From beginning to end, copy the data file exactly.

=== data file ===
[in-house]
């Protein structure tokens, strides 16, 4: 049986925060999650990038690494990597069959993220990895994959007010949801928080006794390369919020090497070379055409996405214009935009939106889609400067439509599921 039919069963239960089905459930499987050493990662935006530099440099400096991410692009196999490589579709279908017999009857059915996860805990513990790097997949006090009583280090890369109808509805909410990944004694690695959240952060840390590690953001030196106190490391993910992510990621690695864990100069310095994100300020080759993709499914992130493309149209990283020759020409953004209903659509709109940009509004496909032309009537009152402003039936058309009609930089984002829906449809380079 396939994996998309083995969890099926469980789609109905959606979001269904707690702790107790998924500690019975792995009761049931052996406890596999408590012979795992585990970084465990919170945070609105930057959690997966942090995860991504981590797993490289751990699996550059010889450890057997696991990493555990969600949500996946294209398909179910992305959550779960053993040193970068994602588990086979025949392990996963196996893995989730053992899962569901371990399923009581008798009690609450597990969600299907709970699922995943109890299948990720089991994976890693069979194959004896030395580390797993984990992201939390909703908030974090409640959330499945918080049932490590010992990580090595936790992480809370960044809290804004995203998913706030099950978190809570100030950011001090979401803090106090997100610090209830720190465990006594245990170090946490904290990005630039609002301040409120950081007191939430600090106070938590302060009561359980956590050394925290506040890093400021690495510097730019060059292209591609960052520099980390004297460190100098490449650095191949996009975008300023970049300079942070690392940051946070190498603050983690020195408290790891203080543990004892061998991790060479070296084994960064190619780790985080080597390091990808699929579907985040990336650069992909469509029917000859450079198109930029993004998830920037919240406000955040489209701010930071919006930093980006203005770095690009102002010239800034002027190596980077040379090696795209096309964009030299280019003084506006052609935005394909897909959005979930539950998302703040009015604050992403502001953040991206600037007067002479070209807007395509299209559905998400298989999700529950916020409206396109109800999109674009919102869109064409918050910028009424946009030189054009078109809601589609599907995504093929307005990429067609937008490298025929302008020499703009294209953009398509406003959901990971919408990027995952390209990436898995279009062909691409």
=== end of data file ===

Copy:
[in-house]
């Protein structure tokens, strides 16, 4: 049986925060999650990038690494990597069959993220990895994959007010949801928080006794390369919020090497070379055409996405214009935009939106889609400067439509599921 039919069963239960089905459930499987050493990662935006530099440099400096991410692009196999490589579709279908017999009857059915996860805990513990790097997949006090009583280090890369109808509805909410990944004694690695959240952060840390590690953001030196106190490391993910992510990621690695864990100069310095994100300020080759993709499914992130493309149209990283020759020409953004209903659509709109940009509004496909032309009537009152402003039936058309009609930089984002829906449809380079 396939994996998309083995969890099926469980789609109905959606979001269904707690702790107790998924500690019975792995009761049931052996406890596999408590012979795992585990970084465990919170945070609105930057959690997966942090995860991504981590797993490289751990699996550059010889450890057997696991990493555990969600949500996946294209398909179910992305959550779960053993040193970068994602588990086979025949392990996963196996893995989730053992899962569901371990399923009581008798009690609450597990969600299907709970699922995943109890299948990720089991994976890693069979194959004896030395580390797993984990992201939390909703908030974090409640959330499945918080049932490590010992990580090595936790992480809370960044809290804004995203998913706030099950978190809570100030950011001090979401803090106090997100610090209830720190465990006594245990170090946490904290990005630039609002301040409120950081007191939430600090106070938590302060009561359980956590050394925290506040890093400021690495510097730019060059292209591609960052520099980390004297460190100098490449650095191949996009975008300023970049300079942070690392940051946070190498603050983690020195408290790891203080543990004892061998991790060479070296084994960064190619780790985080080597390091990808699929579907985040990336650069992909469509029917000859450079198109930029993004998830920037919240406000955040489209701010930071919006930093980006203005770095690009102002010239800034002027190596980077040379090696795209096309964009030299280019003084506006052609935005394909897909959005979930539950998302703040009015604050992403502001953040991206600037007067002479070209807007395509299209559905998400298989999700529950916020409206396109109800999109674009919102869109064409918050910028009424946009030189054009078109809601589609599907995504093929307005990429067609937008490298025929302008020499703009294209953009398509406003959901990971919408990027995952390209990436898995279009062909691409």